Travel Brno: Time For a Trip to the Mountains
Title photo: KK / Brno Daily.
The COVID-19 pandemic has thrown many parts of life into disarray. The travel industry, in particular, has been hard hit. Airlines have lost huge swaths of passengers. Global hotel chains have furloughed tens of thousands of employees. And Brnoans have been discouraged from travelling across the town, let alone across international borders, which some have pushed to keep closed for the rest of the year.
There is, however, some light at the end of the tunnel.
The Czech Republic and Brno are slowly lessening restrictions. Within the month we may be back to some kind of a new normal. That should include some opportunities for travel.
Presumably, if the borders open, adventurous travelers may be able to find cheap airfare to exotic destinations. Those who want to stay close to home may even get a stipend from the government in order to support domestic industry.
One option may be to go to the Czech mountains. Fresh air and few people sounds like a good destination.
But know that personal anecdotal experience suggests that places are being reserved quickly.
* * *
The border of the Czech Republic is basically made up of mountains. If you go east of Brno, you get the Českomoravská vrchovina (the Vysočina); then, going clockwise around the country, you get in Bohemia the Novohradské hory, the Šumava, Český les, Slavkovský Les, the Krušné hory, the Jizerské hory, the Krkonoše and the Orlické hory; and back in Morivia you get Hrubý Jeseník, Nízký Jeseník, the Moravskoslezské Beskydy and the Bílé Karpaty.
Within every mountainous area — and in the countless little pockets of trees throughout the country — there are small villages with a pub and a restaurant and pensions or private cabins to rent.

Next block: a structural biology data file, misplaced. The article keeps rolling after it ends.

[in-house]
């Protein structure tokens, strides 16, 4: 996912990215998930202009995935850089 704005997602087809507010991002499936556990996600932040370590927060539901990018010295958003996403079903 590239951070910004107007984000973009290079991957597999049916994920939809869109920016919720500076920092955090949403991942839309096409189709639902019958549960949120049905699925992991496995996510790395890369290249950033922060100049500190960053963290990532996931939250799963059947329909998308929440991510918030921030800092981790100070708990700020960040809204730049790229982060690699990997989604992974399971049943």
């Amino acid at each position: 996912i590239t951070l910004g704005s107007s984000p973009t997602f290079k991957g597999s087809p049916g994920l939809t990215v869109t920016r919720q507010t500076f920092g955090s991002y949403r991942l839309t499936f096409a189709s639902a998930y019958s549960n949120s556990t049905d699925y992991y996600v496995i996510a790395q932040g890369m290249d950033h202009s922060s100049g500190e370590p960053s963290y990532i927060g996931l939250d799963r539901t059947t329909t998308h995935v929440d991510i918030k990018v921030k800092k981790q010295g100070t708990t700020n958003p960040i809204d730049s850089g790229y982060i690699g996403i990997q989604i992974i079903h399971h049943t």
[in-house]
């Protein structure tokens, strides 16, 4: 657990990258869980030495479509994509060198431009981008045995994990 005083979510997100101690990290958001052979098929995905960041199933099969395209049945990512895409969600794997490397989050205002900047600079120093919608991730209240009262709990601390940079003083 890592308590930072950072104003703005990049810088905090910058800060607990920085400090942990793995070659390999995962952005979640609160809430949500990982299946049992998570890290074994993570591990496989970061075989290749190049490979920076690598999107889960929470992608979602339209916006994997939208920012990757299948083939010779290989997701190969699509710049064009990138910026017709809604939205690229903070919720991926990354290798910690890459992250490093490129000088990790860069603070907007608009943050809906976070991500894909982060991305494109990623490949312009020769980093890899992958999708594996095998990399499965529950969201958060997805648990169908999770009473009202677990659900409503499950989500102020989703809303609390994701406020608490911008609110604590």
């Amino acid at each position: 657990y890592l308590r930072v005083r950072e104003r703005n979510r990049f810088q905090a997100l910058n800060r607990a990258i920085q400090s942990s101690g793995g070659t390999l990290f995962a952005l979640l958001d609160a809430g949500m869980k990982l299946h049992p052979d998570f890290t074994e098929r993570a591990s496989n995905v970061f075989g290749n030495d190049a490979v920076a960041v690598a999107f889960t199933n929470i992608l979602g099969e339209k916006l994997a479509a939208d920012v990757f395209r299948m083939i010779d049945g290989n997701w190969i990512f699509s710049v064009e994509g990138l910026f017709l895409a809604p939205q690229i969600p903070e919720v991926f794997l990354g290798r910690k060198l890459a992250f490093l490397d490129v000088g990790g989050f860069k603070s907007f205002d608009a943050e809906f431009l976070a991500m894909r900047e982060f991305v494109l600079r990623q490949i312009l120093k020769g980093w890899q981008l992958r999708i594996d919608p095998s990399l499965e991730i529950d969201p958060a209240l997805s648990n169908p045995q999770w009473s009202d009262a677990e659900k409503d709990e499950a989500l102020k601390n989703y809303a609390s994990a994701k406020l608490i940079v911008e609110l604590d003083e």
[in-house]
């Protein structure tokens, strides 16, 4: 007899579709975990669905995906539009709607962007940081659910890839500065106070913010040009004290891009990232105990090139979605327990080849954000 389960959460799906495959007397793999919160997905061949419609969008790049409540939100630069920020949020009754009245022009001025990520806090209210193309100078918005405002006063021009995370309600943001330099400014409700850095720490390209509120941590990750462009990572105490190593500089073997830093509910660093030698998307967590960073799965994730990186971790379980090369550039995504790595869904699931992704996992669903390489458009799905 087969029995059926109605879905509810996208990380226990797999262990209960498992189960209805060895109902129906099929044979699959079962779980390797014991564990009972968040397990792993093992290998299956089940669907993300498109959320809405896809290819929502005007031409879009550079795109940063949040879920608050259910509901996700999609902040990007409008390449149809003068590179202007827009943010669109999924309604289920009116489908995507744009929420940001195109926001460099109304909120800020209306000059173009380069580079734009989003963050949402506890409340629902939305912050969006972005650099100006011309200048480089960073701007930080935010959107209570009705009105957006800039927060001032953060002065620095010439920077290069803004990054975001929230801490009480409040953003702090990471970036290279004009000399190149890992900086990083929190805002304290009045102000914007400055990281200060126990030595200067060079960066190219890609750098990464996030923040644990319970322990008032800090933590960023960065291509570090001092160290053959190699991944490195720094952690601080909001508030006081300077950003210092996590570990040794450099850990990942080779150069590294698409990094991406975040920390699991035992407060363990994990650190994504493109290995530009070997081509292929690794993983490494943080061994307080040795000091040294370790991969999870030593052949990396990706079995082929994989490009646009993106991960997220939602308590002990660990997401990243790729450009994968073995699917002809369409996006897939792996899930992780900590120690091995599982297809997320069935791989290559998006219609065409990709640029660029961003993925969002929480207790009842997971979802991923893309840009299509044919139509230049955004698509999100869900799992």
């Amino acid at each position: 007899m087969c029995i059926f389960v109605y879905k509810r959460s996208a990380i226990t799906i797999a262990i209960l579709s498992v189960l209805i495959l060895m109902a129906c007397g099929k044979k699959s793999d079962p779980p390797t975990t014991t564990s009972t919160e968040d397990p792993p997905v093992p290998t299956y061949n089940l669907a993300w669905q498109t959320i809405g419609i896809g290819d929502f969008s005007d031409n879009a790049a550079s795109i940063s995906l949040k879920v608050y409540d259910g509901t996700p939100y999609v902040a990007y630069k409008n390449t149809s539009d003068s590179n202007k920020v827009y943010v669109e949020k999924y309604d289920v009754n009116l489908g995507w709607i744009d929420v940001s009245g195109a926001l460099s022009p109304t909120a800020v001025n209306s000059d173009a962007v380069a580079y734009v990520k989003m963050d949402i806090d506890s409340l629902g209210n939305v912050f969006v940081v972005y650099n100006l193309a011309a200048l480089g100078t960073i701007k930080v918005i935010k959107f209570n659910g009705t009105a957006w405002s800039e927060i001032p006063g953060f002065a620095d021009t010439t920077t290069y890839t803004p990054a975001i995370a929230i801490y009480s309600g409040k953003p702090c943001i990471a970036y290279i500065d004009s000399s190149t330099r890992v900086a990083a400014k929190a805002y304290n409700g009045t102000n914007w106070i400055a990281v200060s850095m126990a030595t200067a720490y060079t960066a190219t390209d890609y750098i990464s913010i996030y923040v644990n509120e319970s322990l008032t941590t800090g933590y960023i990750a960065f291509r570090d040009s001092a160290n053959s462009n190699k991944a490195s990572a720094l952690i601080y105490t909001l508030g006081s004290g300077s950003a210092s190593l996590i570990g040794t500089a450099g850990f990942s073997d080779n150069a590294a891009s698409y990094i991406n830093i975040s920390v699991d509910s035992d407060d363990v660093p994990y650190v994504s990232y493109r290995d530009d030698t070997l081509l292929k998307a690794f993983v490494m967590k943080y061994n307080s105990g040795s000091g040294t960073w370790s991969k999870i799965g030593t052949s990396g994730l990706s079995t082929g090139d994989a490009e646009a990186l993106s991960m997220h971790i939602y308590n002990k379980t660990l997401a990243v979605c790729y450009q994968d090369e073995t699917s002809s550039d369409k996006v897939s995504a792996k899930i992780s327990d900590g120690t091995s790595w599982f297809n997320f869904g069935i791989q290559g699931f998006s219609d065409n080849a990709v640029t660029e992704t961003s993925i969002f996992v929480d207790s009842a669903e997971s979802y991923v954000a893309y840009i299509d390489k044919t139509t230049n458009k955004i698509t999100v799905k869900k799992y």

I’ve stayed in many of the forested parts of this country for more than 150 nights over the past 13 years, usually in pensions and usually quite comfortably. Rarely have I had a bad experience. My plan for this year’s family vacation is a week in the Jeseníky.
* * *
There are two strategies for finding a place to stay: the Indirect method and the Direct method.
• The Indirect method is to go to booking.com or another accommodations search site. Enter the geographic area, the dates and the number of people. It will provide a lot of options, including lists of amenities, many pictures and several reviews. There is generally a map and information about the local area. Know that it costs a bit more than making a direct connection with a location. Airbnb.com and megaubytko.cz are other options.
• The Direct method is to go to mapy.cz, find a mountainous area and click around on the map. Most places link directly to their websites and all of the basic information and photos. Dealing directly with the proprietor eliminates the middle-man website and is generally a bit cheaper. Many owners are used to tourists and know at least a bit of English.
Travel by car is easiest, but the train and/or the bus can get you pretty far into the mountains and the fresh air. And you don’t have to go far. There are place with an hour of Brno that can easily change your perspective for a few days.